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Who Decides About Bishops Anyway?

March 17, 2015

Recently we’ve seen a number of big changes in our society: same-sex marriage is now accepted, we can manipulate human genes to avoid certain diseases, and the Anglican church has a female bishop.

As a watcher from the sidelines, what annoyed me the most in the whole debacle about women bishops was the fact that secular society outside the church felt entitled to get involved.

The thing is, this was a theological decision by people who claim to want to do God’s will. The question to be asked (about any of those issues) isn’t whether a certain position is contemporary or relevant, but whether it’s biblical. It’s what God thinks about it that matters, not what Cameron or Dawkins or the archbishop thinks. And even though that aspect was there, it was largely drowned out by the loud shouts for the church to embrace the 21st century and be relevant: not allowing women bishops is both sexist and old-fashioned.

My point is this: the people of God must listen to God, not the surrounding culture. Now, that doesn’t mean we just apply everything straight out of the Bible – there are cultural adaptations in there as well – but that we look closely at what the Bible says about gender roles, welfare, education etc, and engage with the text in a theologically informed way.

In the 19th century, disbelief in the supernatural was spreading through the western world. As a result, many preachers (from all denominations) started playing down, if not outright denying, anything supernatural in the Bible. This was supposed to make it easier for people to believe – but the actual result was the opposite. If the cross was just a tragic miscarriage of justice and the resurrection simply the disciples’ taking Jesus’ ideals into the world, there is no good news, and no reason to believe at all. This well-meaning attempt at cultural adaption almost killed the gospel, much more efficiently than any amount of outright persecution ever did!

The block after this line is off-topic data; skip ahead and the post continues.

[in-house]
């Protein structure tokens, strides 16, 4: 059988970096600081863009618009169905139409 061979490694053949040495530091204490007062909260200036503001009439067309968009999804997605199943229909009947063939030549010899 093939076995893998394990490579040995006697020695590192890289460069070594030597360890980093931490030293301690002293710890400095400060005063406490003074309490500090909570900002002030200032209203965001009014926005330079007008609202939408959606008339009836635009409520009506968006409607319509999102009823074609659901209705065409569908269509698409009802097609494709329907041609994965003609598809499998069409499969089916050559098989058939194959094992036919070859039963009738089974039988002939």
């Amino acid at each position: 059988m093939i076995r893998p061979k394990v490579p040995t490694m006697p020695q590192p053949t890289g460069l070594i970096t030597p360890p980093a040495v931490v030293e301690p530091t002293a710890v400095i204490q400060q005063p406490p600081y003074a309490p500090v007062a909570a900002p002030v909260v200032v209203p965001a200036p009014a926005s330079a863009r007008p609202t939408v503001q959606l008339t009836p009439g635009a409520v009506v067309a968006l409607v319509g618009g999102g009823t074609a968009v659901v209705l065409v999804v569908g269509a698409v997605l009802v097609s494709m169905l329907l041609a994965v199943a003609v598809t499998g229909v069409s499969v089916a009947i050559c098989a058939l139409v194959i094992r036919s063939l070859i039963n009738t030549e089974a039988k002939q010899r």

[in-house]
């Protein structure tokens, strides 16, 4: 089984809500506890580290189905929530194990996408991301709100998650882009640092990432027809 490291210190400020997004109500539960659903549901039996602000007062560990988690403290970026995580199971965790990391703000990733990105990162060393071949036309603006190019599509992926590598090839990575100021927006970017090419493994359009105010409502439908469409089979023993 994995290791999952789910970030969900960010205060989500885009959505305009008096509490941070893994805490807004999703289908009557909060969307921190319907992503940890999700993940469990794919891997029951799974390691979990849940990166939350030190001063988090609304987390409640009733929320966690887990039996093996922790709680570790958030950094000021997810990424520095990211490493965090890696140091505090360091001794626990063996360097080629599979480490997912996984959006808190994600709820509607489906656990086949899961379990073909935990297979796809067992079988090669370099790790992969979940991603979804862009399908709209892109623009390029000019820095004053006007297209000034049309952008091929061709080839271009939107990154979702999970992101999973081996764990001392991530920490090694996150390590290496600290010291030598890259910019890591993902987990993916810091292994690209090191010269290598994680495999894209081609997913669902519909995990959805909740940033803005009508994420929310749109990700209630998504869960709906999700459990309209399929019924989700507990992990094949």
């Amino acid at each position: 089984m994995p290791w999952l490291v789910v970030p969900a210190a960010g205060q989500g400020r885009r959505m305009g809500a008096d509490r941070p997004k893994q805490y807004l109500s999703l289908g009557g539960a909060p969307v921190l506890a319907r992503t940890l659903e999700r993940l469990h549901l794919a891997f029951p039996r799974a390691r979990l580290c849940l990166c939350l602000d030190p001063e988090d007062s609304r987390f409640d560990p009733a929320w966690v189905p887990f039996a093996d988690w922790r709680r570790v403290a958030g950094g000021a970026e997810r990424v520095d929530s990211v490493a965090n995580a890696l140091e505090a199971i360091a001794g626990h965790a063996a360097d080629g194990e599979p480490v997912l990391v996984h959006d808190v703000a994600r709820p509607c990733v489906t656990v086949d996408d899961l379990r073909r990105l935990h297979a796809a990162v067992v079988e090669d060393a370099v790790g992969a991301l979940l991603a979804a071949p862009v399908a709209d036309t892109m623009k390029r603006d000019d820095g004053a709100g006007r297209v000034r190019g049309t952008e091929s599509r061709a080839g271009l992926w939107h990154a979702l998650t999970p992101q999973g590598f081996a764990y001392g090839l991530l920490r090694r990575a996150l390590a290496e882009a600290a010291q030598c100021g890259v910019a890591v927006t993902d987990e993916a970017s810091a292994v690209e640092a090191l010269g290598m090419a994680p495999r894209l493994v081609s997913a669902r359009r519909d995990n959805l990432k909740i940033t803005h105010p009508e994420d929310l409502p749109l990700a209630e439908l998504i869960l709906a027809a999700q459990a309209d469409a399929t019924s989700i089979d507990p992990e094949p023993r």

Let’s not make the same mistake again. We can’t allow outsiders to decide what the church believes; we’re not meant to be contemporary but to be faithful. If we find that certain adjustments fit within the biblical world view, that’s fine – but the justification must still come from within the Bible and be based on theological reflection within the community of believers, not from a secular society that doesn’t profess allegiance to the Jesus we follow!

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From → Christianity, Faith, Jesus

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